It looks like Newcastle United are edging closer to their fifth summer signing in the form of Mikel Merino. Marca broke the news that we had agreed terms with Borussia Dortmund ahead of a loan deal, but the Chronicle have since reported that a permanent is on the table for the midfielder. Although the transfer has come out of nowhere, it does appear to be at an advanced stage with the Bundesliga club confirming that he was in discussions with another club.

The Spaniard has been spotted on Tyneside this afternoon and a deal is imminent.

Merino won’t be well known in England, as he has featured only eight times for Dortmund last season in the Bundesliga. However, he is considered a big talent in Spain after breaking through at Osasuna as a teenager. He accumulated over 60 appearances for club before being snapped up by the Black and Yellows at the age of 19. In his final season in Spain, he managed to score six goals and was utilised predominantly as a box-to-box midfielder.

Despite his tender age, he was assured in possession and possessed a quick burst of pace that he utilised to great effect in the centre of the park. When he moved to Dortmund, the then manager Thomas Tuchel was impressed by his reading of the game and thought that he could transition Merino to centre-back. His versatility will be an asset if he does end up at St James’ Park. It didn’t work out at Dortmund for one reason or another, but at the age of 21, Merino clearly has potential and he could be a great signing.

To find out more about the midfielder, we asked some questions to James Vickers, who follows Borussia Dortmund.

How would you describe Merino’s playing style? What is his best position?

Merino, from his short time at Dortmund, seemed like a typical Spanish footballer in the sense that he was solid on the ball and was able to read the game at a level beyond his years. He was slightly lacking in the pace and physical side of the game but his ability to read the game made up for that.

With regards to his best position, he often found himself used as a utility player, similar to how Thomas Tuchel used Matze Ginter. He always seemed suited to a deep lying midfield role, however, Julian Weigl has that position locked down, due to this he sometimes played in a back three but holding midfield seemed to suit him better.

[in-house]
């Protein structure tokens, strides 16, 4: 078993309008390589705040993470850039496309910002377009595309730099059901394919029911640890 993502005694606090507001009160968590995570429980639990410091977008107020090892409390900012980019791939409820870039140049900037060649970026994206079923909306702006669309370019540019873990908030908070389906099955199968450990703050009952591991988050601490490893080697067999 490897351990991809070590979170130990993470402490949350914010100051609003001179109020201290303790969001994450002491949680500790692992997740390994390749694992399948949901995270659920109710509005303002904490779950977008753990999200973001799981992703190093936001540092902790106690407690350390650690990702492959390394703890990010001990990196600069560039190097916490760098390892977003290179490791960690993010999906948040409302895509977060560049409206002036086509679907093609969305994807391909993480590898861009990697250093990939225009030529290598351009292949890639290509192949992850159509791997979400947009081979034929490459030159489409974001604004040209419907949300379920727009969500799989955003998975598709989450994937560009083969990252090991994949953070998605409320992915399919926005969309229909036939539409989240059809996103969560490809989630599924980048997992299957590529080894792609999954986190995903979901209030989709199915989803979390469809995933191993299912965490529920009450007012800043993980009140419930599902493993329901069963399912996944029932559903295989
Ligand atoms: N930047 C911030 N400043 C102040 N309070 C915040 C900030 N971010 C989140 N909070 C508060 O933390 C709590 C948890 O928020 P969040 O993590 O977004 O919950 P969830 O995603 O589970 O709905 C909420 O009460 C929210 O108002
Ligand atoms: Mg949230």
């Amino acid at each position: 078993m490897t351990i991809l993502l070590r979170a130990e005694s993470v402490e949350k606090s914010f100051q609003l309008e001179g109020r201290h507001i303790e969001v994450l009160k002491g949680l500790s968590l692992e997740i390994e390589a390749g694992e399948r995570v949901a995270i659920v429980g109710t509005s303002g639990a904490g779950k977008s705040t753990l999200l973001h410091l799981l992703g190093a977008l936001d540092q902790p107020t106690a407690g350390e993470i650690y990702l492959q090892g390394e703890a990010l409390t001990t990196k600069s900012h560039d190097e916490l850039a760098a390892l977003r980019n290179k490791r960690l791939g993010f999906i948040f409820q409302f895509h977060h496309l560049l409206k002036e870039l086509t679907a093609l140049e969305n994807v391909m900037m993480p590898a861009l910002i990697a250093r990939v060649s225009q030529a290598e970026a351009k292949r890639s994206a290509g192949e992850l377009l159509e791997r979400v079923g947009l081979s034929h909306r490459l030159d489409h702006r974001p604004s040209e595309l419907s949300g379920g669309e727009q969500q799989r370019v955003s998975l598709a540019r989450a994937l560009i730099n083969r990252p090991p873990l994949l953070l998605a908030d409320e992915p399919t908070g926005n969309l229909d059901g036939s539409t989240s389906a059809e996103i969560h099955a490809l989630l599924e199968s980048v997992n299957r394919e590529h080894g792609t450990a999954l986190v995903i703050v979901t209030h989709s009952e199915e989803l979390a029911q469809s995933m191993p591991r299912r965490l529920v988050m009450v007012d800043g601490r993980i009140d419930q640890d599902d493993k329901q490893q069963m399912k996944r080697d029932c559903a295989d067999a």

Did Dortmund expect him to succeed quicker than he has? Why didn’t he get much game-time last season?

Dortmund would’ve liked him to adapt quicker to the style of the Bundesliga but that is often hard for a foreign player; see Renato Sanches last season at Bayern Munich as a classic example. Part of this was down to players such as Castro and Weigl being ahead of him in the pecking order, he could’ve benefitted to a loan move to someone such as Frankfurt looking back at his stop start season, but hindsight is a wonderful thing.

Do you think he would be suited to the Premier League?

I think, given the time to adapt, he could be a very shrewd signing for Newcastle, especially alongside someone such as Shelvey. What Mikel needs more than anything at the moment is a consistent run of games, and for him to regain the sort of form that got him the move from Osasuna to Dortmund in the first place.

Is he good enough to start for Newcastle currently?

Based on his form towards the end of last season I would say no, but if he can regain the form from pre season this time last year then he would be a certainty to start. Like most players his age he seems to be a confidence player, and that comes with games. One criticism that many Dortmund fans seemed to have with ex manager Thomas Tuchel was that he had his favourites in the squad and often stuck with those, so I think working with someone such as Benitez will really benefit Mikel.

Do you think he would be a good signing for Newcastle? Or does he offer a risk?

I think with the way the market is at the moment, he will be a very good signing for Newcastle. If he can regain the form he showed this time last season then it should be a move that benefits all parties involved.

Big thanks to James for helping out with the piece!

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